Posted 7 April 2020.
A response to the film.
Terrence Malick’s latest film, A Hidden Life, provides an account of the life and death of Franz Jägerstätter, the Austrian Catholic family man and farmer who refused to fight in Hitler’s war. The film portrays Franz, his wife Franziska (Fani), and their three daughters as important members of a tight-knit rural community. Jägerstätter is called up to basic training, but sent home in 1940 when Germany appears to be winning the War. In 1943, as the War goes on, Jägerstätter and the other able-bodied men in the village are called up to fight.
Their first requirement is to swear an oath of allegiance to Hitler and the Third Reich. Despite pressure from the Mayor, the Bishop of Salzburg, and his farm neighbours who increasingly ostracise him and his family, Jägerstätter refuses, knowing this decision will mean arrest, and even death. After he endured months of brutal incarceration, his case goes to trial. He is found guilty, and sentenced to death. Despite many opportunities to sign the oath of allegiance, and the promise of non-combatant work, Jägerstätter continues to stand by his beliefs, and is executed by the Third Reich in August 1943, while his wife and three daughters survived.
Recently, a group of Pax Christi members viewed the film, and reviewed the major issues it raises, in the context of a summary of Jägerstätter’s own defence on 6 July 1943 from trial records of the Reich Military Court in Berlin:
Only in the past year had he become convinced that, as a devout Catholic, he was unable to engage in active military service. It was impossible for him to be a Catholic and at the same time a National Socialist. When he complied with the earlier conscription order, he did so because at that time he considered it a sin not to obey state orders. Now, however, God had given him the thought that it was not a sin to refuse armed service. There were matters in which one was obliged to obey God more than man; the commandment ‘Thou shalt love thy neighbour as thyself’ forbade him to engage in armed service, though he was prepared to serve as a paramedic.
The court rejected his offer to serve in this way …
The issues arising from this statement centre on four questions discussed by the Pax Christi group. The first focussed on the official teaching of the Catholic Church at the time (1943) with regard to the right to conscientious objection to military service, which the Church only recognised at the Second Vatican Council (1959-65).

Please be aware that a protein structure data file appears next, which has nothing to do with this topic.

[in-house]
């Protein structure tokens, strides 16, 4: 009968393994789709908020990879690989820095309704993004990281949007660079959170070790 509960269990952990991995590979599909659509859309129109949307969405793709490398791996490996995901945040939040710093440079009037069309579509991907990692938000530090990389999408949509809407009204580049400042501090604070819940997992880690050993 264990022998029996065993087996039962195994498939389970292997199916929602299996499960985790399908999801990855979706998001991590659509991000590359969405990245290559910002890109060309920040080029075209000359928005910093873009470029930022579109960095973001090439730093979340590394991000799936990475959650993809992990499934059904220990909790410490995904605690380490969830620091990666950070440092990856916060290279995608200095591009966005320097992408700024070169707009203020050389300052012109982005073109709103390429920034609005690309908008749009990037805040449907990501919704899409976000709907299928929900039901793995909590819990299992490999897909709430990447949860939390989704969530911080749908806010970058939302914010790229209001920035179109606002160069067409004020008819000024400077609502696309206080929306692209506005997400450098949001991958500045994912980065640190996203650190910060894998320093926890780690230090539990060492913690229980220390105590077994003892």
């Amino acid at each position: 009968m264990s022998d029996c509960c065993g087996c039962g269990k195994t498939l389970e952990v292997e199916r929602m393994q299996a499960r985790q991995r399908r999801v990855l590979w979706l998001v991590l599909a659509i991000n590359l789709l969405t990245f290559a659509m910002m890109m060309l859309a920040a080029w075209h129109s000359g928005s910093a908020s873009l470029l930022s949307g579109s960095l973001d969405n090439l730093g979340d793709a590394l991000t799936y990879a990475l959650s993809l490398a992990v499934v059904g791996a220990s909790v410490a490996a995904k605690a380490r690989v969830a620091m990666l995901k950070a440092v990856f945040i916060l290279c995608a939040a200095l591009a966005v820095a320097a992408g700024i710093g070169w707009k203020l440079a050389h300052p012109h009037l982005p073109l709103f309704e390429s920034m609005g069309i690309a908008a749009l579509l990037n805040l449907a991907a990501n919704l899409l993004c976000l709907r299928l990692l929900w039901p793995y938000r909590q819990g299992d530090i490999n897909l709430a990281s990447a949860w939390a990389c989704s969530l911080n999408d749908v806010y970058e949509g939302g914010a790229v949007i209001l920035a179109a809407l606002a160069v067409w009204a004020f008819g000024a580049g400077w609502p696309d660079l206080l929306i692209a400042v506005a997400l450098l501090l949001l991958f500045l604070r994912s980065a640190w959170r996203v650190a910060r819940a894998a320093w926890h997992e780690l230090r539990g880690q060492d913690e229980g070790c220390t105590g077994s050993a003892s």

The accepted theological treatment of the question of war in 1943 was the classic Catholic teaching on ‘the just war’, as spelled out by scholastic theology, and in particular by St Thomas Aquinas following St Augustine. Catholic theological teaching on the ‘just war’ recognised that there could be a ‘just cause’ for a state to go to war. The clearest such cause was defence against an unjust attack by another state. The War to which Jägerstätter was opposed began, in fact, with an act of aggression by German forces against Poland. One would think that fictions constructed by the German government to justify their attack would scarcely have convinced any intelligent person. But, according to the teaching of theologians, defence was not the only just cause. Some bishops at the time are reported to have held that the dire threat posed by ‘atheistic communism’ would justify war against Russia.
Catholic theology at that time recognised that a particular war could be judged unjust but it was generally taught that such a judgment could be recognised as valid and binding only if it were made by an authority, for example a Council, the Bishop, or the Pope. It was widely agreed that such judgments could not be left to individual soldiers as, it was argued, this would lead to chaos. The doctrine of non-combatant immunity prohibited killing persons who were not participating in the actions of war, as for example, women and children, or the elderly or sick, or, of course, the clergy, unless they were actually engaged in war-making. A particular issue was the conduct of the German army in Eastern Europe. It seems that Jägerstätter knew of this, and that this was one of the reasons for his refusal to serve. He is reported to have said, “We are killing innocent people.”